Cambridge University is set for fourteen days of strikes starting from next month and in March.
Most striking Universities are set to strike for two days in the first week, raise it to three days the next week, then up an extra day the following week.
The University College Union has been locked in a row with the employers’ organisation Universities UK about pensions for staff since last November.
Its members of lecturers, researchers, and associates are furious about employers refusals to maintain adequate standards for its staff in their retirement age
The elite university is among 61 universities nationwide where staff have been balloted for industrial action by the University and College Union (UCU).
Talks to resolve the issue ended in a deadlock last week, forcing the strike will is likely to disrupt lectures and exams in many UK universities.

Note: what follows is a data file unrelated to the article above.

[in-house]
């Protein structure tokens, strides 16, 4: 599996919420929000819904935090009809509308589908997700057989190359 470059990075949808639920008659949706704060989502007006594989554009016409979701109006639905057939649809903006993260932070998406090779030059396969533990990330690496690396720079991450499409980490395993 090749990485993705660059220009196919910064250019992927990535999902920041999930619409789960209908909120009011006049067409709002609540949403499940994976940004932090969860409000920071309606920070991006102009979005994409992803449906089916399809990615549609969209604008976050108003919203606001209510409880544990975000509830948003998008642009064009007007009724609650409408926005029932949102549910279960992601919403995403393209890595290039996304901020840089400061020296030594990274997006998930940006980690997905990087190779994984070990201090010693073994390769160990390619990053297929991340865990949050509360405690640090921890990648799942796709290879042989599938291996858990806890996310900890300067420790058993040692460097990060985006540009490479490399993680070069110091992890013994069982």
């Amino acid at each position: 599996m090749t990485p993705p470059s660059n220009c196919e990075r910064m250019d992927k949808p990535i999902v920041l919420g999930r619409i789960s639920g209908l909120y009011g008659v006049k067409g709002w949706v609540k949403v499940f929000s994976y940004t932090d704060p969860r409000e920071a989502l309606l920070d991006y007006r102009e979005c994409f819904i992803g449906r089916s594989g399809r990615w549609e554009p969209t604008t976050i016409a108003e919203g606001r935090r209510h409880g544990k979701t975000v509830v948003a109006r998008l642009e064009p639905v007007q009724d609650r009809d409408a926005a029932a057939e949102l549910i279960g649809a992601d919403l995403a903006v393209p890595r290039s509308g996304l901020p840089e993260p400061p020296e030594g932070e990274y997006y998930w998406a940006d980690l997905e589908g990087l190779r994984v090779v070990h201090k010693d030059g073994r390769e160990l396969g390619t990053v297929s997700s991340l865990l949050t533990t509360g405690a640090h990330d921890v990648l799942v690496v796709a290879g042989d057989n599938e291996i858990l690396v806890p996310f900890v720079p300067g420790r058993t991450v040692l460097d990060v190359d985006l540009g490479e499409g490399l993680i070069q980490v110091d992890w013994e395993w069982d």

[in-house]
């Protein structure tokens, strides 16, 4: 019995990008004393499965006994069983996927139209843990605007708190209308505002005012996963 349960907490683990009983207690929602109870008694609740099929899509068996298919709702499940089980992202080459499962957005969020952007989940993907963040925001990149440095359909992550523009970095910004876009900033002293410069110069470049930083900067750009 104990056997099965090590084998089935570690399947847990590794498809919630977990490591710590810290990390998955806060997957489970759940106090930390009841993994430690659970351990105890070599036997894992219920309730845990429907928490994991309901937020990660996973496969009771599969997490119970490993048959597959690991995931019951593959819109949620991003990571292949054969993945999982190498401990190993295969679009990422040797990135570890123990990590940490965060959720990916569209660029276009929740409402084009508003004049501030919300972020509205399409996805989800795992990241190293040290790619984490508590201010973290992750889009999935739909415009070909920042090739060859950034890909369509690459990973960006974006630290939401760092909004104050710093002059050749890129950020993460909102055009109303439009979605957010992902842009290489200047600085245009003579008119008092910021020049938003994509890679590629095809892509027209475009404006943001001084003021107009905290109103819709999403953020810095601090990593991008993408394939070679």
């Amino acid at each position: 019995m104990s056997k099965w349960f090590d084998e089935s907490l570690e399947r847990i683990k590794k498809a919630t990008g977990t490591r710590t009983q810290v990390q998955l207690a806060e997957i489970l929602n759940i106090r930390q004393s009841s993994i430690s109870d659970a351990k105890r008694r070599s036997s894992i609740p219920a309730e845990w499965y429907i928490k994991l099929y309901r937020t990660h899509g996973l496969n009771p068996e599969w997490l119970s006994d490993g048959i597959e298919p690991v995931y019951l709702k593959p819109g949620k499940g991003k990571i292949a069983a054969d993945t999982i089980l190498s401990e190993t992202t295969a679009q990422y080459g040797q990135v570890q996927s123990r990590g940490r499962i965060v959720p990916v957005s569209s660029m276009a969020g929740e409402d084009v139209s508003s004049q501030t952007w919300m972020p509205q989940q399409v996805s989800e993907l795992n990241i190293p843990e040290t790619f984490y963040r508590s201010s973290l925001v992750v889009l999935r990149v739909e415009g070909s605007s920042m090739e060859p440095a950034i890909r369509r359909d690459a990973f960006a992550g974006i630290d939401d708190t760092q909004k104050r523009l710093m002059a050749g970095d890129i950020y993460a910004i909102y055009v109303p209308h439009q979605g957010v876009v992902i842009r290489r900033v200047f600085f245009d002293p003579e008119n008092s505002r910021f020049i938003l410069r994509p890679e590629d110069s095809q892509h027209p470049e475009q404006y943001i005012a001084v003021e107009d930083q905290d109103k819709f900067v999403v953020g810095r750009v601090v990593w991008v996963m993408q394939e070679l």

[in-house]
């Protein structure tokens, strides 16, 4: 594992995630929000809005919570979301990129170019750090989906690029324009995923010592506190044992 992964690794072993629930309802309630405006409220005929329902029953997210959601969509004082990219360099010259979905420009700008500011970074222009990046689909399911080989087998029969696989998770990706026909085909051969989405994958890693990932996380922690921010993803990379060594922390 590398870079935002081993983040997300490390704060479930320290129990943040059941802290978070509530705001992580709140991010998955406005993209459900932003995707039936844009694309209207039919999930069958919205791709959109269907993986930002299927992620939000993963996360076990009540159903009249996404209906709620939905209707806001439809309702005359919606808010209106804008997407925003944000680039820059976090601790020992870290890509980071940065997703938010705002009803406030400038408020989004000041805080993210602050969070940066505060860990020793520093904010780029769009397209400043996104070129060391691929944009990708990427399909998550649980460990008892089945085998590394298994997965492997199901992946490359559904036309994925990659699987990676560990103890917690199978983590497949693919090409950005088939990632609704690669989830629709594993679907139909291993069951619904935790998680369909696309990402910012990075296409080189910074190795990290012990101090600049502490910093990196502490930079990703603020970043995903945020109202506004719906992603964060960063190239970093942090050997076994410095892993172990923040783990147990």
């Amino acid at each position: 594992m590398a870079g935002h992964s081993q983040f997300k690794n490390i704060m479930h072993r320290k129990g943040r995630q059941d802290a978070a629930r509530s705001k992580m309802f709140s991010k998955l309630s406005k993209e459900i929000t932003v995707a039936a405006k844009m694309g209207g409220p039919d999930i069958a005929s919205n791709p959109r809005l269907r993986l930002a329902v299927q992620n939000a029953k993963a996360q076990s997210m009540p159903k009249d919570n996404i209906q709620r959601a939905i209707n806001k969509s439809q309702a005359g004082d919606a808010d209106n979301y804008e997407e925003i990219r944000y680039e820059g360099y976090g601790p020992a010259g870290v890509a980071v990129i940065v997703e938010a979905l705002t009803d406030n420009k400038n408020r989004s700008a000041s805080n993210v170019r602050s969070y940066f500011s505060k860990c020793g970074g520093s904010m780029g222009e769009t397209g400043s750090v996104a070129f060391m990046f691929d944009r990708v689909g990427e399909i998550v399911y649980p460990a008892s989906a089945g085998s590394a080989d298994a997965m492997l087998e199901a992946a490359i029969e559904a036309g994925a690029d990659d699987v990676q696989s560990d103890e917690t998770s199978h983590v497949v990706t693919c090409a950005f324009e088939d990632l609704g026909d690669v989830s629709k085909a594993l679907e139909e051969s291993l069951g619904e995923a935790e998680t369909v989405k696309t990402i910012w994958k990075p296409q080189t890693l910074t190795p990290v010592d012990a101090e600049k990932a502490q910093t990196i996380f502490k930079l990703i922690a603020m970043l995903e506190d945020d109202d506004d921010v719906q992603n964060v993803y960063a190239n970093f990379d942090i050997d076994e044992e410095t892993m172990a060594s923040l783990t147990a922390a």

Universities affected include Oxford University, Leeds University, Sheffield University which has about 1,300 members, Newcastle, Durham University, and Kent University in the U.C.U, and many others.
A £7.5 billion deficit in the pension scheme nationally has led to strong detestation that the scheme is not being implemented in a sustainable manner.
A UCU spokesman said: “Last week talks between UCU and Universities UK ended without agreement and UUK’s plans to transform the scheme were forced through by the chair’s casting vote.
“The dispute centers on UK’s proposals to end the defined benefit element of the Universities Superannuation Scheme pension scheme. UCU says this would leave a typical lecturer almost £10,000 a year worse off in retirement than under the current set-up.
“In the recent strike ballot UCU members overwhelmingly backed industrial action. Overall, 88 percent of members who voted backed strike action and 93 percent backed action short of a strike. The turnout was 58 percent.”